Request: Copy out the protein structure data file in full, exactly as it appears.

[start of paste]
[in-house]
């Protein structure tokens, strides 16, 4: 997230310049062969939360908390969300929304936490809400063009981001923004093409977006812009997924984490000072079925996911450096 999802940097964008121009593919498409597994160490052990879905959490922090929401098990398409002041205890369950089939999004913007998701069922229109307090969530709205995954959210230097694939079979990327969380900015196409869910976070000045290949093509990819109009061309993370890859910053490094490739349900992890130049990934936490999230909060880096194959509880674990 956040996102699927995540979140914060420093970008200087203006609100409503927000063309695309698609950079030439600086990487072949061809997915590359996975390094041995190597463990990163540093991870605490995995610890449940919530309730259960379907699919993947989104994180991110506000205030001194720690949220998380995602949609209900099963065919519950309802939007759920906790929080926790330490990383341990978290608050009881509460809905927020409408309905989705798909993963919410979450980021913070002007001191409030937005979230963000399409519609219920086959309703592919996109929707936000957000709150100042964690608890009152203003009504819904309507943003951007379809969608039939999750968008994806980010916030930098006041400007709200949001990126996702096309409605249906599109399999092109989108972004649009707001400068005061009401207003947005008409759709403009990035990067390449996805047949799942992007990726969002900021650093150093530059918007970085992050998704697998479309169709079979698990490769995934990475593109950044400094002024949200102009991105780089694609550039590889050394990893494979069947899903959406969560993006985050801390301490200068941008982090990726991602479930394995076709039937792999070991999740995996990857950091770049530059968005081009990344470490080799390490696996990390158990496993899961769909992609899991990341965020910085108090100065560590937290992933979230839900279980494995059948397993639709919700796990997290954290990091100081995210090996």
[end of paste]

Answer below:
[in-house]
């Protein structure tokens, strides 16, 4: 997230310049062969939360908390969300929304936490809400063009981001923004093409977006812009997924984490000072079925996911450096 999802940097964008121009593919498409597994160490052990879905959490922090929401098990398409002041205890369950089939999004913007998701069922229109307090969530709205995954959210230097694939079979990327969380900015196409869910976070000045290949093509990819109009061309993370890859910053490094490739349900992890130049990934936490999230909060880096194959509880674990 956040996102699927995540979140914060420093970008200087203006609100409503927000063309695309698609950079030439600086990487072949061809997915590359996975390094041995190597463990990163540093991870605490995995610890449940919530309730259960379907699919993947989104994180991110506000205030001194720690949220998380995602949609209900099963065919519950309802939007759920906790929080926790330490990383341990978290608050009881509460809905927020409408309905989705798909993963919410979450980021913070002007001191409030937005979230963000399409519609219920086959309703592919996109929707936000957000709150100042964690608890009152203003009504819904309507943003951007379809969608039939999750968008994806980010916030930098006041400007709200949001990126996702096309409605249906599109399999092109989108972004649009707001400068005061009401207003947005008409759709403009990035990067390449996805047949799942992007990726969002900021650093150093530059918007970085992050998704697998479309169709079979698990490769995934990475593109950044400094002024949200102009991105780089694609550039590889050394990893494979069947899903959406969560993006985050801390301490200068941008982090990726991602479930394995076709039937792999070991999740995996990857950091770049530059968005081009990344470490080799390490696996990390158990496993899961769909992609899991990341965020910085108090100065560590937290992933979230839900279980494995059948397993639709919700796990997290954290990091100081995210090996």